|dc.description.abstract||The Fourier transform is a convenient tool for analyzing the performance of an image-forming system, but must be treated with caution. One of its major uses is turning convolutions into products. It is also used to transform a problem that is more naturally thought of in terms of frequency than time or space. We define the point-spread function and modulation transfer function in a two-dimensional linear system as analogues of the one-dimensional impulse response and its Fourier transform, the frequency response, respectively. For many imagine devices, the point-spread function is rotationally symmeteric. Useful tranforms developed for the special cases of a "pill box,", a gaussian blob, and an inverse scatter function.
Fourier methods are appropriate in the analysis of a defocused imaging system. We define a focus function as a weighted sum of high frequency terms in the spectrum of the system. This function will be a maximum when the image is in focus, and we can hill-climb on it to determine the best focus. We compare this function against two others, the sum of squares of intensities, and the sum of square of first differences, and show it to be superior.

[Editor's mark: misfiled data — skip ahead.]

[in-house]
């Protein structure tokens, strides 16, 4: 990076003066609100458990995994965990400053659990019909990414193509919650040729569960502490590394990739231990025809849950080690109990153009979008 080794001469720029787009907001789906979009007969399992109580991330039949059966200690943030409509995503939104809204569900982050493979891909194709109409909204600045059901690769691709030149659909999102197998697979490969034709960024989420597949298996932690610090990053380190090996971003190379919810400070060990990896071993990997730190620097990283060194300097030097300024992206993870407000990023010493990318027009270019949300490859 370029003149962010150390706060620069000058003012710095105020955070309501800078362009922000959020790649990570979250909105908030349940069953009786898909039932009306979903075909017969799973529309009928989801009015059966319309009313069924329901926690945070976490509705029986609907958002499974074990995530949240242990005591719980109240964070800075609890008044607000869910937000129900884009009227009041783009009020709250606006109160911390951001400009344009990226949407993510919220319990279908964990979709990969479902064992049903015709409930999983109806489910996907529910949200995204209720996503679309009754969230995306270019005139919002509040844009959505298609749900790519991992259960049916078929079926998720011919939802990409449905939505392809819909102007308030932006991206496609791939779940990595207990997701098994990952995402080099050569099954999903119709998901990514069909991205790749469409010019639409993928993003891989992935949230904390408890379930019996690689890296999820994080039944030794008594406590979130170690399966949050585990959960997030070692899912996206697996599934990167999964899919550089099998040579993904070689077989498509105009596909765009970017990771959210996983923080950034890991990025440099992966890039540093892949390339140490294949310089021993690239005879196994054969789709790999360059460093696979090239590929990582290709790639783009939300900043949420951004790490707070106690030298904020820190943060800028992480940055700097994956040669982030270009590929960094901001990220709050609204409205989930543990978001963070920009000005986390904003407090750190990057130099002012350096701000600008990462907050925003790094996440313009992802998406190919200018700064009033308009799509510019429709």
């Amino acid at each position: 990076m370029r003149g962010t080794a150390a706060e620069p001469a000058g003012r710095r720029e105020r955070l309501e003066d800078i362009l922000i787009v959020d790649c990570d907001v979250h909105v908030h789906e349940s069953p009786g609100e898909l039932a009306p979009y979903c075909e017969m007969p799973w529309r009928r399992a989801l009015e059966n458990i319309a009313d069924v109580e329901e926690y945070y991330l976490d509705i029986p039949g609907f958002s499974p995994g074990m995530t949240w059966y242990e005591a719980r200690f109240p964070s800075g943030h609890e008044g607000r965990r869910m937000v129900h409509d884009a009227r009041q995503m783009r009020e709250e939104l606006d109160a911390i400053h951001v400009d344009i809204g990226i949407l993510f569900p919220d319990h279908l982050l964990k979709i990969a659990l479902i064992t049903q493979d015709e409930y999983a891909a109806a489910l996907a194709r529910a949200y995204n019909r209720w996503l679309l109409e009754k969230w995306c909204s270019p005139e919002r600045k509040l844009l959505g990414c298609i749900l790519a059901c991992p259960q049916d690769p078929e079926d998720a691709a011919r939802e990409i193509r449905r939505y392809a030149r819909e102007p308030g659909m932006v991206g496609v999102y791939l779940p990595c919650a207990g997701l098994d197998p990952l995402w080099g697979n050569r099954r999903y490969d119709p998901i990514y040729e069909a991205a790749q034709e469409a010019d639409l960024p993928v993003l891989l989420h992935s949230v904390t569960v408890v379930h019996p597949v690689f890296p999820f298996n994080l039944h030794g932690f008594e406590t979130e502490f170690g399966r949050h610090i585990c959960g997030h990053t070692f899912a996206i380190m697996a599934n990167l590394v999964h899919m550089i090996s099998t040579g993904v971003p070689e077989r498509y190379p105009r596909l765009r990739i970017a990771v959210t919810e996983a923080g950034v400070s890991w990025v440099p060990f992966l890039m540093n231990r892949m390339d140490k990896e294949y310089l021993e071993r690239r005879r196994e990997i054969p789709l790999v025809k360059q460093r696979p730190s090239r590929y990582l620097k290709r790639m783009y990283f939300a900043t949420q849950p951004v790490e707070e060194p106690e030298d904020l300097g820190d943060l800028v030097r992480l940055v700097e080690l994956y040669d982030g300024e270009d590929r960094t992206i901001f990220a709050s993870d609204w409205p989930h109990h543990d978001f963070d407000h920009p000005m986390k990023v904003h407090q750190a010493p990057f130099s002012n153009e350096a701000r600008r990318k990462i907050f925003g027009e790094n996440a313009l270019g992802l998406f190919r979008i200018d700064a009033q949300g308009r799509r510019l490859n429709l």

Another use of the Fourier transform is in optimal filtering, that is, of filtering to separate additive noise from a desired signal. We discuss the theory for the two-dimensional case, which is actually easier than for a single dimension since causality is not an issue. We show how to consumerist a linear, shift-invariant filter for imaging systems given only the input power spectrum and cross-power spectrum of input versus desired output.
Finally, we present two ways to calculate the line-spread function given the point-spread function.||en